Lawmakers Propose New Rules on Mobile Tracking

Mobile tracking tools can be very convenient, but the laws around them have been in limbo for years

June 29, 2017
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There are many reasons people want to track mobile devices. Parents often use mobile tracking to make sure their children are where they say will be. Untrusting spouses often use them to see if their partner is cheating. Employers often use them for similar reasons. Of course, the most common reason people use mobile tracking tools is to find their own phone if they ever lose it.

Mobile tracking tools can be very convenient, but the laws around them have been in limbo for years. In 2014, Craig Mathias of the Farpoint Group mentioned that mobile tracking laws were still evolving.

Lawmakers are finally taking a look at the issue and may introduce some changes in the near future. Laws on mobile tracking are often stricter for law enforcement officials than citizens, but they can be murky and are likely to change in the near future.

Law Enforcement Mobile Tracking Laws Vary By State

The Fourth Amendment is intended to protect people from unreasonable search and seizure. Unfortunately, the founding fathers couldn’t foresee the rapid advances in technology that would complicate the issue. Many lawmakers believe citizens’ cell phone and mobile device records aren’t protected by the Fourth Amendment.

Therefore, laws vary by state. According to data compiled by the ACLU, law enforcement officials need a warrant to access cell phone location records in the following states:

  • California
  • Utah
  • Montana
  • Minnesota
  • Vermont
  • New Hampshire
  • Rhode Island
  • Maine

In other states, there are few or no protection.

The ACLU and many other civil liberties groups are pressuring state legislators to place stricter limits on law enforcement’s ability to track customers.

Laws on Private Citizens Using Mobile Tracking Are Murky… And Likely to Change

In general, cell phone tracking tools such as Hillstone Phone Trackers are perfectly legal. Obviously, if you are using them to track your own device, then no laws will be broken.

However, they can be used for illegal purposes, so customers need to be aware of the laws regarding them. Most importantly, it is important to know whether you need another party’s consent to use them. They also need to realize that these laws could change at any time.

Here are some of the current laws regarding mobile tracking.

Wiretap Statutes

The federal wiretap statute makes it illegal to intercept oral, electronic or wire communications without the consent of at least one party. Presumably, this means that you can use a mobile spying app to legally intercept text messages or social media messages if at least one person consented.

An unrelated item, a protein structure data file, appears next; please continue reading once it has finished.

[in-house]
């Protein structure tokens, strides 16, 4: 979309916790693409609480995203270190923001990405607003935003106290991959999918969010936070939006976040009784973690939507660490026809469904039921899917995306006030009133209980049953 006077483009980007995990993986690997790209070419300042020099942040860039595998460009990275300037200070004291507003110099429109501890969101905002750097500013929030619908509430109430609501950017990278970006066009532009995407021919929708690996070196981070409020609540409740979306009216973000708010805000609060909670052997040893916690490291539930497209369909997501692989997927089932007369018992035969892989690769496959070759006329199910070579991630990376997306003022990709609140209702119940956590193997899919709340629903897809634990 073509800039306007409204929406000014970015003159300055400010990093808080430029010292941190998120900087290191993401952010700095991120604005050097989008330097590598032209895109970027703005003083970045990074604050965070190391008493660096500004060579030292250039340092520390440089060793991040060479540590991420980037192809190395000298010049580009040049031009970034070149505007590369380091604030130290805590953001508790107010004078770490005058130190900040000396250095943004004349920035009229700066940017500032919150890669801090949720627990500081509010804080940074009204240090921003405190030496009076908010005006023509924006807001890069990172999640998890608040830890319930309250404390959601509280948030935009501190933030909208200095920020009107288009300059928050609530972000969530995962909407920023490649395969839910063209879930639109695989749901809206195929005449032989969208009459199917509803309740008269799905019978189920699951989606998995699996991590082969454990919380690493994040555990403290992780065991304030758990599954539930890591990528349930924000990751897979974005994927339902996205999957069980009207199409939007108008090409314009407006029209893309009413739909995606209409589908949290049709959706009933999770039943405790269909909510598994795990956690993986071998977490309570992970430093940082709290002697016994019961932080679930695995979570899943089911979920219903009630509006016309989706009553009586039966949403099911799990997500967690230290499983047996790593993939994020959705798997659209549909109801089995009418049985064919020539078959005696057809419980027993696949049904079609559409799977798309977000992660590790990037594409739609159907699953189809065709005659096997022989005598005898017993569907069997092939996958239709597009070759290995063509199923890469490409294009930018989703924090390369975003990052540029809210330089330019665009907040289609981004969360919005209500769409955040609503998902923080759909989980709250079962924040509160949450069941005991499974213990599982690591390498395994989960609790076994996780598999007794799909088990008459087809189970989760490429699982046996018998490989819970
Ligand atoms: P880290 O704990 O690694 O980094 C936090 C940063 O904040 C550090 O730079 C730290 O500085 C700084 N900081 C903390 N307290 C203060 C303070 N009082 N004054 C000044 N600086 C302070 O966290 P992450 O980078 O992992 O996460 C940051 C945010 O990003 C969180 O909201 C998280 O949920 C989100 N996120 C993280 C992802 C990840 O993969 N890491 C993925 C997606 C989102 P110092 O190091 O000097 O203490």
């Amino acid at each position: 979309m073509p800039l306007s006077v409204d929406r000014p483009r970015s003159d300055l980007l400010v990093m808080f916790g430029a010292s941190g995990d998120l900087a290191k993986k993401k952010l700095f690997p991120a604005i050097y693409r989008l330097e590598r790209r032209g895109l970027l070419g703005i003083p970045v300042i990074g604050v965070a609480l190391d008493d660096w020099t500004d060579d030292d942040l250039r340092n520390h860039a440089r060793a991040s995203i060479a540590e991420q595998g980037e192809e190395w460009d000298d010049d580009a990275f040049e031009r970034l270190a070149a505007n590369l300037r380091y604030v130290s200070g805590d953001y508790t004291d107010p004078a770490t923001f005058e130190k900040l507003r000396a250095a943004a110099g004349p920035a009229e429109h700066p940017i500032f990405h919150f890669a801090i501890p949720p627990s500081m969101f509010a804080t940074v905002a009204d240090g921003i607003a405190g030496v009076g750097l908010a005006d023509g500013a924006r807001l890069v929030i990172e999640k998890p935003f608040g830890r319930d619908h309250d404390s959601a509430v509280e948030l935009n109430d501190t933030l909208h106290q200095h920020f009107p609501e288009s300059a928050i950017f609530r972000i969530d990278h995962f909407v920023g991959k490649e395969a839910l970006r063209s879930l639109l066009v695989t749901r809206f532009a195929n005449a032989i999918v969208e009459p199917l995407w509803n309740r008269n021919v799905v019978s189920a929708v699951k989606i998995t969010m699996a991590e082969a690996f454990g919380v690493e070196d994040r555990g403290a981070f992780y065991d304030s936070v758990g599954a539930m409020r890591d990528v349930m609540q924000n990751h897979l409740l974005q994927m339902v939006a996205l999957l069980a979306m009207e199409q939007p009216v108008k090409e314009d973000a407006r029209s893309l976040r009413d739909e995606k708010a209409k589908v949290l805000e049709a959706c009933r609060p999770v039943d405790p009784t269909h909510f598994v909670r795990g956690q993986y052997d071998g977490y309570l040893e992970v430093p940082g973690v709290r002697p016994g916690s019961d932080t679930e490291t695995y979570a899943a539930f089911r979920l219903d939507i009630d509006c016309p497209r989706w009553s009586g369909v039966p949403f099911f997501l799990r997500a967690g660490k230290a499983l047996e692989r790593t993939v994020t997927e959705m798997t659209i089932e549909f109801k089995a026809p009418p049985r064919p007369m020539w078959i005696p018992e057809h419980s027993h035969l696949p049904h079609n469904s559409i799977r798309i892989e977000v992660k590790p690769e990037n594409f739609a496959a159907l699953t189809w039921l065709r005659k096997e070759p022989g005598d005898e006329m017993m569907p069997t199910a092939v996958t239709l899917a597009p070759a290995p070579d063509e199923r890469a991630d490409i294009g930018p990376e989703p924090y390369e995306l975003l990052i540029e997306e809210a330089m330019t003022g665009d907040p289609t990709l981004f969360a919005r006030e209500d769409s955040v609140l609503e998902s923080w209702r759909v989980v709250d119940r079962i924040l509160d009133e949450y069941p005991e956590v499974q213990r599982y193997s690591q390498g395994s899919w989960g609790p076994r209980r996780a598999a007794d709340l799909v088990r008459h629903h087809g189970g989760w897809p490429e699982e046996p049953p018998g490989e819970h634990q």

However, some states have two-party consent rules. This means that if the person involved doesn’t know that you have a tracking app on their mobile device, it is illegal to use it.

Of course, there are plenty of applications where you can get their consent. Parents can inform their children that they are placing a tracking app on their phone. They can tell them that they will lose their phone privileges if they try to remove it. Employers can make the same condition.

The two-party consent rules are being reevaluated in some states, such as New Hampshire and California. However, the one-party consent requirement is unlikely to go away any time soon.

Computer Fraud and Abuse Act

The Computer Fraud and Abuse Act has similar requirements as the federal wiretap statute. If you try to access a computer without authorization, you can be held liable. This law has been revised to include smartphones and other mobile devices. Again, you don’t have to worry about this law if you have informed the person that you have installed it. You also may not need to inform them if you are the legal owner of the device, since you are presumed to have authorization. However, it is a good idea to check with a lawyer first to find out if consent is required.

Federal anti-stalking laws

Federal laws make stalking illegal. The definition of stalking is a bit unclear, but you will likely run afowl with this law if you are using mobile tracking apps on an estranged lover, someone that rejected your advances or anyone that has taken a restraining order out.

Unlike other laws (which the ACLU is trying to get lawmakers to relax), these ones are likely to be made even more strict in the future.

Privacy Laws are changing. Keep Up with the Times.

Many lawmakers are taking a fresh look at some of the privacy laws on the books. Some of these laws may affect the use of mobile tracking tools. Make sure you stay on top of these laws if you are using one of these tools.